Run. It took me a long time to go run. I went at 200 and it was like I was running in mud. I went for 6 miles and had to stop a few times to get my heart rate back down. The heat had an effect I presume. At the third mile I felt best (as I usually do) and burned up my strength too soon. I decide the lack of real food was my excuse. The oatmeal was fine but that's all I'd had since dinner the night before. I ran an hour. Cleared my head of some disturbed thoughts.
Sunning. When I got home I grabbed some water, zapped a hotdog and a beer and sat back out in the sun to read the paper. That was just fine by me. Caught the last 90 minutes of sunshine and it made me feel great.
Bed. To complete my day (600) I got back in bed and watched some mighty fine chick flicks that seem to be on special this weekend before Valentines Day. Nothing like a little more pressure, not that I am too concerned. Ooh; wait a minute. Yes I am concerned. Dang. Never mind.
Okay; time for the Grammy's. Night all.


Too Much of a Fun Thing

Running. Not. I skipped my scheduled run on Thursday and again this morning. What's my problem? Too much blogging and not enough time.
Tomorrow I promise you'll see a report from a long run. I registered myself on the Polar website so to track and record for cyber-posterity all my heartbeats. Now I have a reason to run so I can see how it works; how this lit up box of 0s and 1s reads data off this thing on my wrist. Fascinating. Who figured out how to make this stuff work anyway? Mark must be related.
Food. On the food intake front I have to report too many tempting sweets have been put before me. All the women in the office celebrate Valentines Day with cakes and pies and they did it Friday when my resistance was down (like it's ever up?).


Too Slow

Yesterday I set my heart rate monitor to beep at 80% of my maximum rate, as prescribed in RW. You know. Going for optimum aerobic exercise. Talk about a waste of time! Every time I got up to a pace I like to go at I hear the beeping and have to slow down. It took forever. Mind you, I was full of energy at the end and could have kept going but it was time to take out the garbage, scarf down the oatmeal and take the boy to school. So it was wasted time. Remind to run run like Zap the Locomotive. All out all the time. That's the ticket.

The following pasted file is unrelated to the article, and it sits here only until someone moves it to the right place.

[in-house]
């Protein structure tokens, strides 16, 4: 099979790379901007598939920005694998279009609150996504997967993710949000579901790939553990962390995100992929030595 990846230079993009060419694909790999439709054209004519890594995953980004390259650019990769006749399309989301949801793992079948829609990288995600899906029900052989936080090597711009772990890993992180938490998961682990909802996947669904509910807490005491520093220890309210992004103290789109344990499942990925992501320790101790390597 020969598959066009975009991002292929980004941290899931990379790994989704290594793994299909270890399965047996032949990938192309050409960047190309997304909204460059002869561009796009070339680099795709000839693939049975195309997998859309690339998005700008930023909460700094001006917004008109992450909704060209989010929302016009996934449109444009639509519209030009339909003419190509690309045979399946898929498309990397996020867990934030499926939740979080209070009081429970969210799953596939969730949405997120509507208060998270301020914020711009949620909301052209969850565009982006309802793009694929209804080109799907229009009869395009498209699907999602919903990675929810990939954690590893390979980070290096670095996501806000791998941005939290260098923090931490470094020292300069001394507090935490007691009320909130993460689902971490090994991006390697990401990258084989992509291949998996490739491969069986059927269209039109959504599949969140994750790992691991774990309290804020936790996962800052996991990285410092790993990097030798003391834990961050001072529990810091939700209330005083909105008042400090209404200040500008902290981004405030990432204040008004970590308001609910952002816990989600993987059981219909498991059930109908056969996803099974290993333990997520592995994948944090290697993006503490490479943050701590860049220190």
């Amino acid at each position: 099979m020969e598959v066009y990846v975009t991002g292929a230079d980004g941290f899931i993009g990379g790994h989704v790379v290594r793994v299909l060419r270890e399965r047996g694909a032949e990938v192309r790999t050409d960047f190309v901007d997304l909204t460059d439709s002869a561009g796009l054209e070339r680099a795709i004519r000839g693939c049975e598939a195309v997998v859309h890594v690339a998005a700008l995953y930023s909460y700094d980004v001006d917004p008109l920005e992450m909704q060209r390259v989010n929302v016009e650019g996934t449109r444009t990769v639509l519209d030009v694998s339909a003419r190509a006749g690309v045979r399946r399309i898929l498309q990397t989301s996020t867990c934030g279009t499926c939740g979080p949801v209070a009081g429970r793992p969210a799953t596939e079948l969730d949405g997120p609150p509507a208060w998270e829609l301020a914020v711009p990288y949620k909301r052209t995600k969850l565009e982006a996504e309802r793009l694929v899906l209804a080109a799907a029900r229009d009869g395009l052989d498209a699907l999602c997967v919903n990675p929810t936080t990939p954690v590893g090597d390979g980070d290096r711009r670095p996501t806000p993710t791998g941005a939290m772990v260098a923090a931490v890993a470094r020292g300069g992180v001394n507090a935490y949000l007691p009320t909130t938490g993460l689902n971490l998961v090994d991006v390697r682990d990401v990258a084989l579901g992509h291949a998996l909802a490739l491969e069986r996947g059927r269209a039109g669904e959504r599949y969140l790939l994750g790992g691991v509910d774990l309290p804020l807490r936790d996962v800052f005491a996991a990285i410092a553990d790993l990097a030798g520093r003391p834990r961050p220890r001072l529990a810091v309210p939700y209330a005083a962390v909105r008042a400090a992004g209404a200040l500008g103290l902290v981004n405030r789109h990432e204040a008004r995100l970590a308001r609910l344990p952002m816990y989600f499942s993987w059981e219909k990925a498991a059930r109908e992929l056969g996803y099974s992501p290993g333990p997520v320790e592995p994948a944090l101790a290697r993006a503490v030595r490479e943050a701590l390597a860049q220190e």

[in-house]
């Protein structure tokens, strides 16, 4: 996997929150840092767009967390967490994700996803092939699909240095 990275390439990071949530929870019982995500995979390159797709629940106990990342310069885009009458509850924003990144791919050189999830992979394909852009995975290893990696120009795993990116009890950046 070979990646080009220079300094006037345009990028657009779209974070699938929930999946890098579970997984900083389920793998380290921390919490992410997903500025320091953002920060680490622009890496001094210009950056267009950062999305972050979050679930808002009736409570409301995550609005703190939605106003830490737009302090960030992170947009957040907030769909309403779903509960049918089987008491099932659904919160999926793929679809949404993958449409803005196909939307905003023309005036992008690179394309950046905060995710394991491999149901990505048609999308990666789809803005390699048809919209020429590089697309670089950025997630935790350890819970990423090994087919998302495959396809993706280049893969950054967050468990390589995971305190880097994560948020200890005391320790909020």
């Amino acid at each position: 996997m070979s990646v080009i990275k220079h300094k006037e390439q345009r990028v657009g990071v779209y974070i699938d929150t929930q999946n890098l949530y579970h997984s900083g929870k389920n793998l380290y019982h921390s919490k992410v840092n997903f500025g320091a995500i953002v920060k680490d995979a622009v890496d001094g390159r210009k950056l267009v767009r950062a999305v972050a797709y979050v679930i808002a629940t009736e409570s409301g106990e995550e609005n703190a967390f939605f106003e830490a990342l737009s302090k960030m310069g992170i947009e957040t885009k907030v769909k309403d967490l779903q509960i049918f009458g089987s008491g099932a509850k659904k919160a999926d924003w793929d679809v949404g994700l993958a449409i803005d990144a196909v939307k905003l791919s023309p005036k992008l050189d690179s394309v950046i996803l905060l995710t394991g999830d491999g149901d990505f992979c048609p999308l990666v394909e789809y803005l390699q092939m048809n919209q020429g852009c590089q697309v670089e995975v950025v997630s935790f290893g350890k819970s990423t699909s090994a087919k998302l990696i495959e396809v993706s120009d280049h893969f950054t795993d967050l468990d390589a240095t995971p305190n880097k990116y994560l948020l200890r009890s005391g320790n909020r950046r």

Punch me, Conductor. I'm leaving the station.


Back to Routine

The exhiliration of the Gasparilla Race weekend continued into Sunday as the Red Sox, I mean Patriots, won the Super Bowl. Then the worst thing happened for just about everybody I knew: Monday came. Everybody looked partied out, hung over or tired. I was okay enough to throw on the sneaks and run for 35 minutes. It was a slow start but by the end I was hauling like it was race day again. I liked how I bounced right back from the Saturday race effort and was able to go again.
This morning I went to the orthopedist to check on my shoulders. Both have hurt like hell when I sleep on my side but not at all during the day or when running. I can barely put my suit coat on though. 6 x-rays later and I need an MRI for further evaluation of whether I have a torn left rotator cuff. The bone doesn't sit quite right in the socket. Both shoulders may be frozen too, he thinks. (Hey, this is Florida not the UP!) I'm wondering if it's the latest manifestation of stress in my body. It used to be teeth grinding, then a clicking jaw and now it's shoulders. Maybe if I did some upper body work once in awhile I'd be better off. I think it all started with overdoing the pruning of downed limbs after our 3-hurricane season of 2004. Anyway now I have a months worth of rehab to attend after the MRI.